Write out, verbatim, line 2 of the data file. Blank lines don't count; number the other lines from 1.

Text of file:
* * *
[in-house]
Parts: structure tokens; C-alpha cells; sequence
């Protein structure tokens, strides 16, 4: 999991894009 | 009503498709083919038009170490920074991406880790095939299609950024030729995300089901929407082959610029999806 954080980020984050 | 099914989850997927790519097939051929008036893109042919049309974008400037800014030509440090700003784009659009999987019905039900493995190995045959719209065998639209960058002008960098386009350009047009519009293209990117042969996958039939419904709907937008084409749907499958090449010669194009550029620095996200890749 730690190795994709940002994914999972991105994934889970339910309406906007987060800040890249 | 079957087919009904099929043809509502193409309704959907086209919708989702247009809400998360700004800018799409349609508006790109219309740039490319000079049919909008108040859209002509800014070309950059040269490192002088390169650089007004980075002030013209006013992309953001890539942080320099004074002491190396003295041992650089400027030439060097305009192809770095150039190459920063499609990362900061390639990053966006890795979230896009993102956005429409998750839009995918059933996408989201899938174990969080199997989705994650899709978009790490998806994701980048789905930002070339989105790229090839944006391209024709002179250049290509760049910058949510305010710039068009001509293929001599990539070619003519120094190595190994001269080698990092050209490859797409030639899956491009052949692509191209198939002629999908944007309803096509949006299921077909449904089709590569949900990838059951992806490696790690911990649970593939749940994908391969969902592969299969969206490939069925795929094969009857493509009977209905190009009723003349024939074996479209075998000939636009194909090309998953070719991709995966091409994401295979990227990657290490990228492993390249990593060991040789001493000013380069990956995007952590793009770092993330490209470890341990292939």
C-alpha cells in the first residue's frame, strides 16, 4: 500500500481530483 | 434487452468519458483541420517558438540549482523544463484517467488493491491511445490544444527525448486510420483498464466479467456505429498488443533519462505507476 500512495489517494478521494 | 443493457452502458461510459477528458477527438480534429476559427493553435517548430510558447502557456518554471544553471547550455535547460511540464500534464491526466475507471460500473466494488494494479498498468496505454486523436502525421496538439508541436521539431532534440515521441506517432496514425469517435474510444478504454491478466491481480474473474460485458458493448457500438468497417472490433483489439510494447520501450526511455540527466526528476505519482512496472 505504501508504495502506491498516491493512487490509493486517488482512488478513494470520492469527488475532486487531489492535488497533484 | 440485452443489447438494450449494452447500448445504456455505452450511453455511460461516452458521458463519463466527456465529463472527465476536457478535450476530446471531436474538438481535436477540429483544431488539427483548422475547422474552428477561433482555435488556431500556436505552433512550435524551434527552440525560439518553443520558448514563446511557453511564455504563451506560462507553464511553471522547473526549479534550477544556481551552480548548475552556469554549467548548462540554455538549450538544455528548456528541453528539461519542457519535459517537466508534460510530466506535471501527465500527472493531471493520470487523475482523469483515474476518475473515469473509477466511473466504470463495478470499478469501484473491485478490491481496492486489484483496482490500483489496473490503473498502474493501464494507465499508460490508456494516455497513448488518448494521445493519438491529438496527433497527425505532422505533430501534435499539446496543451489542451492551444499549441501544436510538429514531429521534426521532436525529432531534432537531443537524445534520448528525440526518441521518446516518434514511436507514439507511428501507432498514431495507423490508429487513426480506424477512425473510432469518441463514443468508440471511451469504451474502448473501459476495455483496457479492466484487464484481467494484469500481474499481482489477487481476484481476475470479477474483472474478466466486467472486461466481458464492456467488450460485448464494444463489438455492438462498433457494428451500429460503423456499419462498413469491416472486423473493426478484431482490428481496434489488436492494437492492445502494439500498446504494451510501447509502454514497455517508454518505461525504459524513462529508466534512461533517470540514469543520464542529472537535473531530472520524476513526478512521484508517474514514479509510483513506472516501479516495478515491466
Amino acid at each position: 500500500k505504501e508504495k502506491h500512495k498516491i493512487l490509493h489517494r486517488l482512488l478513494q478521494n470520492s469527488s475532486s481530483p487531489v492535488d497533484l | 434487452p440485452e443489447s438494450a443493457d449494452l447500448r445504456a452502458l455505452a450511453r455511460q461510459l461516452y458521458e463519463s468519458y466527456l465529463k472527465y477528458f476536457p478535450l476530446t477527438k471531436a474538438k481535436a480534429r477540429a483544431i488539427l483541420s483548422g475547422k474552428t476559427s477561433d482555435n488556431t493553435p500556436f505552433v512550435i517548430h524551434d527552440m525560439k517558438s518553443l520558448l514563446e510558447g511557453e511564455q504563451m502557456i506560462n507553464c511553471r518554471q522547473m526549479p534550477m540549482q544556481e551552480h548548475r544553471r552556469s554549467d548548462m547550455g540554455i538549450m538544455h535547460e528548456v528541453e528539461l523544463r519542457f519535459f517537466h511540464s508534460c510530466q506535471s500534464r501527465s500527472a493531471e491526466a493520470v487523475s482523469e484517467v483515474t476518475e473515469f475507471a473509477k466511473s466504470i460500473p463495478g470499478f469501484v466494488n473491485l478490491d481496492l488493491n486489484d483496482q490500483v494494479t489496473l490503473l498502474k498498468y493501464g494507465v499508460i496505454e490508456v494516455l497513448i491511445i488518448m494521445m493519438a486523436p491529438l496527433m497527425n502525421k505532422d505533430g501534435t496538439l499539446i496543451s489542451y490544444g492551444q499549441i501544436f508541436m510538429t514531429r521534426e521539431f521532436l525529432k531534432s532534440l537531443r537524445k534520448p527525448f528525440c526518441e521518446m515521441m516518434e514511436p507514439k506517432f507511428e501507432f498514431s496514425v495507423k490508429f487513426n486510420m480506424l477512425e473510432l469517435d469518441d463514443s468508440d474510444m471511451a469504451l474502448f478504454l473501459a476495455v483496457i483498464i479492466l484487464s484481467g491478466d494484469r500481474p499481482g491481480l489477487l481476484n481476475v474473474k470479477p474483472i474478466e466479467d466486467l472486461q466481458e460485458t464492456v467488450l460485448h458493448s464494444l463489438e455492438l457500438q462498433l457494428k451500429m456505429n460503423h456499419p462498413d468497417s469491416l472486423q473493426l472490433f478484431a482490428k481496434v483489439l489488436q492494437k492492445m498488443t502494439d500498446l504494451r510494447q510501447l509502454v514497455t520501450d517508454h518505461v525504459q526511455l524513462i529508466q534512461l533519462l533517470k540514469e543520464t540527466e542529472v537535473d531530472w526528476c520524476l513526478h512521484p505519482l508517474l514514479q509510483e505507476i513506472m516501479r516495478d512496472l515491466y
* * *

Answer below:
Parts: structure tokens; C-alpha cells; sequence